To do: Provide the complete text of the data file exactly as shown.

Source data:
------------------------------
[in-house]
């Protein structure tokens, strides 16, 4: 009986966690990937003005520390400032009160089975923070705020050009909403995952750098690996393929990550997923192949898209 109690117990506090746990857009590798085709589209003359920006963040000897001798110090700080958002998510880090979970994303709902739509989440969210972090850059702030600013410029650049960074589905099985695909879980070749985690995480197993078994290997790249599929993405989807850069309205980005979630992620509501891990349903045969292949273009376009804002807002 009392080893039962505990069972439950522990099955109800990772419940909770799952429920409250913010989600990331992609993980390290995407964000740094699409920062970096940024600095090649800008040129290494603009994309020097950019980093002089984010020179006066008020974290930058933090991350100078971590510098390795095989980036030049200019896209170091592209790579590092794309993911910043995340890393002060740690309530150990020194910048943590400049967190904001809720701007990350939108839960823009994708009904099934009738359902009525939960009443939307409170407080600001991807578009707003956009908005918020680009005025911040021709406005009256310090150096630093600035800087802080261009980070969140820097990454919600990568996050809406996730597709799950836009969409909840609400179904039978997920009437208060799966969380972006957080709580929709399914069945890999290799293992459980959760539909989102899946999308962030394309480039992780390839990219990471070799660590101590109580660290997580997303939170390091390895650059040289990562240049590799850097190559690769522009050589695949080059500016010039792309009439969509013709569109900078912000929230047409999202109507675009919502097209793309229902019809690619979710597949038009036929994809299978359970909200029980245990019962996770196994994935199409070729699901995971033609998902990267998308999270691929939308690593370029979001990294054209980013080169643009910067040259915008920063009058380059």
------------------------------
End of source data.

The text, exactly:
[in-house]
């Protein structure tokens, strides 16, 4: 009986966690990937003005520390400032009160089975923070705020050009909403995952750098690996393929990550997923192949898209 109690117990506090746990857009590798085709589209003359920006963040000897001798110090700080958002998510880090979970994303709902739509989440969210972090850059702030600013410029650049960074589905099985695909879980070749985690995480197993078994290997790249599929993405989807850069309205980005979630992620509501891990349903045969292949273009376009804002807002 009392080893039962505990069972439950522990099955109800990772419940909770799952429920409250913010989600990331992609993980390290995407964000740094699409920062970096940024600095090649800008040129290494603009994309020097950019980093002089984010020179006066008020974290930058933090991350100078971590510098390795095989980036030049200019896209170091592209790579590092794309993911910043995340890393002060740690309530150990020194910048943590400049967190904001809720701007990350939108839960823009994708009904099934009738359902009525939960009443939307409170407080600001991807578009707003956009908005918020680009005025911040021709406005009256310090150096630093600035800087802080261009980070969140820097990454919600990568996050809406996730597709799950836009969409909840609400179904039978997920009437208060799966969380972006957080709580929709399914069945890999290799293992459980959760539909989102899946999308962030394309480039992780390839990219990471070799660590101590109580660290997580997303939170390091390895650059040289990562240049590799850097190559690769522009050589695949080059500016010039792309009439969509013709569109900078912000929230047409999202109507675009919502097209793309229902019809690619979710597949038009036929994809299978359970909200029980245990019962996770196994994935199409070729699901995971033609998902990267998308999270691929939308690593370029979001990294054209980013080169643009910067040259915008920063009058380059």